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Cooked: A Natural History of Transformation Hardcover – April 23, 2013
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An Amazon Best Book of the Month, April 2013: Who has untangled the nature of modern America’s relationship with food more effectively than Michael Pollan? After sharing the experience of growing his own food in Second Nature, he illuminated how our appetites drive the evolution of edible plants with The Botany of Desire. Then he pondered The Omnivore’s Dilemma, weighing our precarious food chain and popularizing the pleasures of eating local; In Defense of Food and Food Rules distilled his conclusions into a manifesto and a manual. With Cooked, he closes the seed-to-table loop with a passionate exploration of the satisfying transformation of grilling, braising, baking, and fermenting--and their primal roots. Learning to cook elevated humans from lone animals into increasingly intelligent, civilized groups, and though we spend scant time doing real cooking, we’ve become obsessed with watching people cook--a paradox that points to longing for a lost experience. Through his own experiences making and enjoying food with pit masters, chefs, bakers, and “fermentos,” he retraces our path to connection with real ingredients and health for people and planet. Whether you’re sympathetic or skeptical, you can’t help but appreciate Pollan’s genius for conveying the elemental appeal of making a meal. --Mari Malcolm
*Starred Review* Pollan’s newest treatise on how food reaches the world’s tables delves into the history of how humankind turns raw ingredients into palatable and nutritious food. To bring some sense of order to this vast subject, he resurrects classical categories of fire, water, air, and earth. Pollan visits pit masters to learn what constitutes authentic barbecue. An Italian-trained Iranian American teaches him the subtleties of proper cooking in pots, how to coax maximum flavor from humble vegetables, herbs, meats, and water. Baking trains Pollan to watch, listen, and feel the action of living yeasts in doughs. The harnessing of fungi and molds to ferment sauerkraut and beer and produce cheeses illuminates the fine and ever-shifting boundaries between tastiness and rot and how the human palate can be trained. Four recipes accompany the text, and an extensive bibliography offers much deeper exploration. Pollan’s peerless reputation as one of America’s most compelling expositors of food and human sustainability will boost demand. --Mark Knoblauch
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The books organization into four sections based upon the classical physical elements, while not perfect (as Pollan himself notes when he points out that beer, filed under the "earth" category as a fermented food, actually makes use of all four elements), is nonetheless pleasing and somewhat helpful.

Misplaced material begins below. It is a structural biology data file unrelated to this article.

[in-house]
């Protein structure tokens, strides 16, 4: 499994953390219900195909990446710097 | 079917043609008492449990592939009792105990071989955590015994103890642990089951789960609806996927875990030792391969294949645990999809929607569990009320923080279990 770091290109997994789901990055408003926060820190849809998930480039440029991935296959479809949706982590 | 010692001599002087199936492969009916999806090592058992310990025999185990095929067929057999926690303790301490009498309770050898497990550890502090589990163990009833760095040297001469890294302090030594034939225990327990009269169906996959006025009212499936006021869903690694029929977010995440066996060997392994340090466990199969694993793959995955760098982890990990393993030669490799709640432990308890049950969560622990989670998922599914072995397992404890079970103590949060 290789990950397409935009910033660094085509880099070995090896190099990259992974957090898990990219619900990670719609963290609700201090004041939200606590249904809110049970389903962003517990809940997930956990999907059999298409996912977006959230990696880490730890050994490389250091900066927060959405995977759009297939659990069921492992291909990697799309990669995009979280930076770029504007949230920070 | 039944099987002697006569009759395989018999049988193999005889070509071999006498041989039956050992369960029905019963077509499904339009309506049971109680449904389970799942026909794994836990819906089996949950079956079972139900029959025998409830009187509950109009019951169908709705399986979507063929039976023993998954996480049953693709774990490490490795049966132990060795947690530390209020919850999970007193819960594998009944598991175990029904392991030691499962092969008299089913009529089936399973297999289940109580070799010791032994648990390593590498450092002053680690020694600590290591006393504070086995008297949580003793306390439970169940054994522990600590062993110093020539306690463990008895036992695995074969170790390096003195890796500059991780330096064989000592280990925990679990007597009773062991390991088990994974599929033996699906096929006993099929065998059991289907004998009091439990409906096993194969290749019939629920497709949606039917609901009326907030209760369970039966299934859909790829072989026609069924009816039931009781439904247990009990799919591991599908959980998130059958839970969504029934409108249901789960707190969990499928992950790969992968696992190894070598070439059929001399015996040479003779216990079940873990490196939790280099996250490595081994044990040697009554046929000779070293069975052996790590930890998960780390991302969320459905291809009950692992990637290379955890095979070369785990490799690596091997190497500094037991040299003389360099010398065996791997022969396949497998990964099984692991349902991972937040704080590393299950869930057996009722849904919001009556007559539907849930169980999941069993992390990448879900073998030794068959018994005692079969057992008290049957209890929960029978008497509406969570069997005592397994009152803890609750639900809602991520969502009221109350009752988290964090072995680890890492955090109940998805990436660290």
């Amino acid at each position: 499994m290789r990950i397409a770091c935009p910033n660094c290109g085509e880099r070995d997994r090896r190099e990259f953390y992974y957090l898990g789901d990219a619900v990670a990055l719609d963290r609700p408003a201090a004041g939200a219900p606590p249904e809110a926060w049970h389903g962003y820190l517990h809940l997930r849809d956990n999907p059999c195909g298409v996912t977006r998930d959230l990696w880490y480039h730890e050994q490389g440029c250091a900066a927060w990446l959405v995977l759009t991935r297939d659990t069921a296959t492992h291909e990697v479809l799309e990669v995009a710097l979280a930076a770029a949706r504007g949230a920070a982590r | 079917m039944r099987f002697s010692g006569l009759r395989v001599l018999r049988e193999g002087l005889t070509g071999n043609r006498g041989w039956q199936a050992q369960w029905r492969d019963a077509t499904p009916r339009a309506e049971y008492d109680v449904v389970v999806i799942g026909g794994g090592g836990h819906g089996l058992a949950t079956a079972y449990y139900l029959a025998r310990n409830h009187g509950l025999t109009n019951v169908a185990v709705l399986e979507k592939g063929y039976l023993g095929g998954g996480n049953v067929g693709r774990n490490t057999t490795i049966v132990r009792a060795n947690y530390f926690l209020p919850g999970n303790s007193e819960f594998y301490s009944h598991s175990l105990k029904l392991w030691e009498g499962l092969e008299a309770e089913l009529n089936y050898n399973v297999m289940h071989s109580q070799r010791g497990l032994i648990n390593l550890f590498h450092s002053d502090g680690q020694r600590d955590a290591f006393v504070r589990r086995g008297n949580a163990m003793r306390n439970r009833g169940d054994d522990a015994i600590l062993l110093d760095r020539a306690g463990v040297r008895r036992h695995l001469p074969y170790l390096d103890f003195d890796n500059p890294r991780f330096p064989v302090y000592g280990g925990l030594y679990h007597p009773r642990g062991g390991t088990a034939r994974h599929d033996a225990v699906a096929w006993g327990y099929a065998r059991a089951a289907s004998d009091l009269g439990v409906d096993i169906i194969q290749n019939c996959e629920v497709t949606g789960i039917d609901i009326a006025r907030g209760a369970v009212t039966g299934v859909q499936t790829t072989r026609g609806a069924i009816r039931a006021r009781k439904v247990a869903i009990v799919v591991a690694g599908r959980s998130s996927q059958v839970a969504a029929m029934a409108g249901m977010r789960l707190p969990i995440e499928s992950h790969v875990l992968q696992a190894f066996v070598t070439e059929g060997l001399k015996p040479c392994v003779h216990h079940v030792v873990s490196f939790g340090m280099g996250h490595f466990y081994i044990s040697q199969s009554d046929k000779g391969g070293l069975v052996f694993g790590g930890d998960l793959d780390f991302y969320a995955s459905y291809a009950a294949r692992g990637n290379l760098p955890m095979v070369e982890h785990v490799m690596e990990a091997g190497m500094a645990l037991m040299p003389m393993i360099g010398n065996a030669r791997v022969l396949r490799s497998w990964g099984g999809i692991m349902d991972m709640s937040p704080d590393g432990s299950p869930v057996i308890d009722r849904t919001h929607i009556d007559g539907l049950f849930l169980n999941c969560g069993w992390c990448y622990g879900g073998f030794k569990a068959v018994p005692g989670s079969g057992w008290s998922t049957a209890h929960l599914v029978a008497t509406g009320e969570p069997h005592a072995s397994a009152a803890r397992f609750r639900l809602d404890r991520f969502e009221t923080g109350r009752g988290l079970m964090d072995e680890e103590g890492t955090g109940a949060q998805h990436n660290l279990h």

The four basic elements he lists are fire, water, air, and earth, with the four basic preparation techniques being barbecue/grilling (fire), stewing/braising (water), leavening (air), and fermentation (earth). He interviews and learns from cooks specialized in each of these areas, and passes their knowledge on to his readers. He includes information from the natural sciences, about the biological and chemical mechanisms underlying the transformations we call "cooking". He goes into various theories as to how various forms of cooking came about, including a fairly extensive section about what is called the "Cooking Hypothesis" of human evolution.
This book is a nice complement to Salt, Sugar Fat (http://www.amazon.com/Salt-Sugar-Fat-Giants-Hooked/dp/1400069807). Of the two, I enjoyed this one more, but I highly recommend both. There is little (though some) overlap. I suggest reading this one second. Salt, Sugar Fat helped me understand why our diet looks like it does today, whereas Cooked inspired me (in a positive way) to make changes to how I eat.
Granted, it is not a pot-boiling page-turner. It is a well researched, thought provoking, look at the creation and evolution of ways to transform raw plant and animal material into tasty and healthy nutrition for the human animal. He also highlights the cultural and social aspects of cooking as key elements of our human development. Both the food transformation and the cultural/social aspects of cooking are losing importance in western societies. Pollan argues this is to our collective detriment.
Reading this thoughtful book may not make you change your food purchase and consumption habits -- and it's certainly not likely to make you a master chef, baker, brewer, etc. -- but it will give you a new perspective on the place that cooking has held in our past. A place that may or may not remain so important in the future.